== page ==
Top 3 Things You’ll Learn
- Where 340B came from
- What are 340B duplicate discounts?
- Why are 340B and commercial clients colliding now?
There is no question that 340B has become a significant market force in the world of self-funded drug plans. At the end of 2020, 340B sales accounted for $80B (13%) of the overall U.S. pharmaceutical sales volume. A year ago, most commercial clients were likely unaware of 340B. But with a rapidly changing landscape, many clients are starting to see their rebates begin to be impacted by 340B and understandably have a lot of questions. This blog will help you answer their questions and understand the impact on their plans.
Building a safety net for hospitals and health centers
It’s likely that 340B funding is providing an essential source of financial support for safety net hospitals and community health centers in your community. The federal 340B Drug Pricing Program was enacted in 1992 in a bipartisan effort to provide safety-net providers with resources to serve more patients in need and provide comprehensive services they otherwise would not be able to offer. The law requires drug manufacturers to offer discounted prices to eligible safety-net providers on certain outpatient drugs. In return, Congress approved having Medicaid and Medicare Part B cover the participating manufacturers’ product, a deal that has been highly profitable for drug manufacturers.
Exponential growth for 340B
Over the past decade the 340B program has experienced exponential growth. There are multiple factors which have contributed to this growth, and we’ll report on those in a future blog. But there is no question that 340B has steadily taken over a sizable chunk of the U.S. drug market sales. “The 340B program’s size now exceeds the Medicaid program’s outpatient drug sales- and accounts for nearly 20% of the total rebates and discounts that manufacturers provide for brand name drugs.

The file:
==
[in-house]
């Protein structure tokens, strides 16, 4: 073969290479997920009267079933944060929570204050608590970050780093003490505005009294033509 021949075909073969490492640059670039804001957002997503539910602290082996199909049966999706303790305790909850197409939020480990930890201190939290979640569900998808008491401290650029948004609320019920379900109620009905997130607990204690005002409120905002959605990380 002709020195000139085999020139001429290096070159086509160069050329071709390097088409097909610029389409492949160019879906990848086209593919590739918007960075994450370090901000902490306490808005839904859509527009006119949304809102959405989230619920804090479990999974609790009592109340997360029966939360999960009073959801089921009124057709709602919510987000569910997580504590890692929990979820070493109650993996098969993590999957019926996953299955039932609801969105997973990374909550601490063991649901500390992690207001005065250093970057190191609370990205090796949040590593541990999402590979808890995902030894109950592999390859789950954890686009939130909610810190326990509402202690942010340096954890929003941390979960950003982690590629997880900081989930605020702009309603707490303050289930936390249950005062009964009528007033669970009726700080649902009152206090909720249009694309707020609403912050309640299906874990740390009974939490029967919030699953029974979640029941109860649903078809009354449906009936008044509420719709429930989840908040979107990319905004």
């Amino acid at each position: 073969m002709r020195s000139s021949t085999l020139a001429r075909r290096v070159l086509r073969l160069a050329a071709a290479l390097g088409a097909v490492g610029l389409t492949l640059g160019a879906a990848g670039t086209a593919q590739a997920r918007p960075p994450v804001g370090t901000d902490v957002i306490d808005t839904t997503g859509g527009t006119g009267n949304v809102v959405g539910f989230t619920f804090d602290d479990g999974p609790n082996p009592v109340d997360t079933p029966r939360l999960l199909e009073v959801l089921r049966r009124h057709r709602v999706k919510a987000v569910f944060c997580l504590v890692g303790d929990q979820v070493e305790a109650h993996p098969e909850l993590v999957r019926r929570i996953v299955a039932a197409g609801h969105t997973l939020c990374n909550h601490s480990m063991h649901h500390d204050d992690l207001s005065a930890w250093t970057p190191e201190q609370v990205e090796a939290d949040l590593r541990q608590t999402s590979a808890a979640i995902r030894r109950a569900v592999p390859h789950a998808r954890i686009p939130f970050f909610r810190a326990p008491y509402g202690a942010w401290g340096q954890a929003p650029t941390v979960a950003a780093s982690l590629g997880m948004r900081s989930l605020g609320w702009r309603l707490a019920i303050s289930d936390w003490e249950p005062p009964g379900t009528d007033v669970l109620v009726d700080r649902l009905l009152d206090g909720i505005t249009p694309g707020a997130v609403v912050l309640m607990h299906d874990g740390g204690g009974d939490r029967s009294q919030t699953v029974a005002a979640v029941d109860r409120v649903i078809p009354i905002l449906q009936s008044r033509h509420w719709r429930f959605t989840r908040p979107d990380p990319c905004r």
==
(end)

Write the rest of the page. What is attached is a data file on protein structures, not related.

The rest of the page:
Over the past seven years, pharma has watched the total spend on 340B purchases grow from $12.2 billion in discounted 340B prices in 2015 to $43.9 billion in discounted 340B prices in 2021. As the 340B program has grown pharma has become increasingly hostile about being forced to shell out billions and billions of dollars in 340B discounts. To make matter worse, due to the design of the 340B program and the timing of how most 340B claims are identified as qualifying for 340B post-adjudication, the setup has been ripe for duplicate discounts taking place. In this scenario, duplicate discounts refers to the occurrence where pharma is unknowingly paying out a rebate and a 340B discount on the same claim.
How inadvertent 340B commercial double dipping happens
When it comes to the world of duplicate discounts, or double dipping, most people are familiar with the fact that it’s prohibited to receive both a Medicaid rebate and 340B savings on the same claim. But another type of double dipping can take place when 340B savings are paid out on a commercial claim that also received a PBM manufacturer rebate.